The Society of Women Engineers Honors Raytheon CEO for Advancing Female Engineers
Below is an article originally written by PowerToFly Partner Raytheon, and published on October 20, 2018. Go to Raytheon's page on PowerToFly to see their open positions and learn more.
The nation's leading organization supporting female engineers has honored Raytheon Chairman and CEO Tom Kennedy for his efforts to mentor women, improve gender equity and implement policies that encourage workplace diversity and inclusion.
The Society of Women Engineers, also known as SWE, presented Kennedy with the 2018 Rodney D. Chipp Memorial Award at its annual conference in Minneapolis on Oct. 19. The award is given to men or companies who contribute significantly to the acceptance and advancement of women engineers, according to SWE.
"I believe you need diversity and inclusion, especially diversity of thought and diversity of cultures, to foster a culture of innovation," Kennedy told the more than 1,000 women engineers and business leaders in attendance. "Diversity is a business imperative."
The organization also recognized two Raytheon engineers: Mary Roybal, a chief technologist with Raytheon's Missile Systems business, who received a Fellow Grade for advancing women engineers throughout her career; and Letia Blanco, a systems engineer with the company's Space and Airborne Systems business, who received the SWE Distinguished New Engineer Award.
In nominating Kennedy for the award, a number of female engineers and company leaders authored testimonials speaking to his career-long record of creating diverse program teams, encouraging women to seek leadership roles and helping to grow the ranks of female engineers.
"One of Tom's most notable attributes is his passion for implementing a truly diverse and inclusive culture at Raytheon," wrote SWE member Dr. Ellen Ferraro, director of research and technology in Advanced Technology at Raytheon's Integrated Defense Systems business. "This passion comes through when he speaks about the business imperative for the advancement of women, the need to identify barriers and remove them, and the desire for Raytheon to be a top company for diversity and inclusion."
Heidi Shyu, former assistant secretary of the Army for Acquisition, Logistics and Technology, worked with Kennedy in the '80s and '90s and wrote that his focus on promoting women dates back.
"Throughout his career he advocated, mentored and urged young females to take on leadership roles," she wrote. "Tom always made sure that his leadership team is diverse and inclusive of women. His strong advocacy helped young women to pursue leadership roles."
Kennedy noted in his remarks that the number of women graduating with engineering degrees hasn't noticeably improved since he graduated college in the 1970s. As CEO, Kennedy has supported initiatives that encourage young students to consider careers in science, engineering, math and technology. One specific area Kennedy highlighted is Raytheon's new partnership with the Girl Scouts on the organization's first-ever national computer science program.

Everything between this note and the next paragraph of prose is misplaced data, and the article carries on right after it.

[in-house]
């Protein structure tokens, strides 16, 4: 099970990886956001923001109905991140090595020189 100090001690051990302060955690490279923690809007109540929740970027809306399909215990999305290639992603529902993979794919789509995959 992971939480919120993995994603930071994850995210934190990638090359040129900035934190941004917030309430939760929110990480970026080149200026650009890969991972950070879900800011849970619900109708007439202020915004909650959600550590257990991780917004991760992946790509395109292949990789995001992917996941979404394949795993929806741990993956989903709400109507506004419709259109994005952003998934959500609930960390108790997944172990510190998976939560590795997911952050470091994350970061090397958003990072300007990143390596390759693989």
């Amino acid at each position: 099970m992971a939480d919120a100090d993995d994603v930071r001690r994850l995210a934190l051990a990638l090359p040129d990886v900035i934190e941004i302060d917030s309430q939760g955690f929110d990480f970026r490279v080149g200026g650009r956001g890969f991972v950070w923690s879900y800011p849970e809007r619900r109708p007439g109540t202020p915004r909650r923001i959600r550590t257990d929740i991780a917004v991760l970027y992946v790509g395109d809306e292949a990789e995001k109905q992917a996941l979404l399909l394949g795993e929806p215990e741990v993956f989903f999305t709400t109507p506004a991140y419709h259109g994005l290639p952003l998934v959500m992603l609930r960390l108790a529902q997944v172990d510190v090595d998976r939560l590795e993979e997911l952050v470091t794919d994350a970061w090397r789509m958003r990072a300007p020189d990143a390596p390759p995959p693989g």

"We want to inspire more middle and high school girls to pursue the exciting careers of the future economy, especially in engineering, cybersecurity, robotics and artificial intelligence," Kennedy said.
Kennedy became Raytheon CEO in March 2014 and chairman in October 2014. The first new board member appointed under his tenure was Letitia Long, a female engineer and one of the first female leaders in the nation's intelligence community. With the appointment of Ellen Pawlikowski in September 2018, the Raytheon board of directors now includes an industry-leading five women.
In the nomination, Ferraro and others pointed to the early 2016 launch of a strategic plan that, at Kennedy's request, used researched, process- and culture-focused efforts to improve the recruitment, retention and development of women.
Highlights of the plan included revamped talent acquisition and development processes; required training on topics like mitigating bias and inclusive leadership; a new performance rating system; diversity-related annual goals for every level of leadership; inclusive benefits like the industry's first paid parental leave program; and an internal communications campaign called Diversity 2020 to help foster a diverse and inclusive environment.
Half of Raytheon's engineering vice presidents are now women. In 2017, women were promoted into engineering fellow and principal engineering fellow roles at an increased rate.
"I am confident that our efforts to recruit, develop, retain and motivate women across Raytheon will continue to advance with Tom as our CEO," wrote Randa Newsome, vice president of Human Resources and Global Security, in the nomination.
"My commitment to these women engineers, and to all the women at Raytheon, is to ensure the company provides an environment where they want to join, stay and grow their careers," Kennedy said.
I thought about writing this blog piece like one of those quizzes that used to be on the back pages of Seventeen and Cosmo where each question would offer several answers of varying point levels and you'd pick one answer per question, tally up your points at the end, and match your score to one of several possible results.
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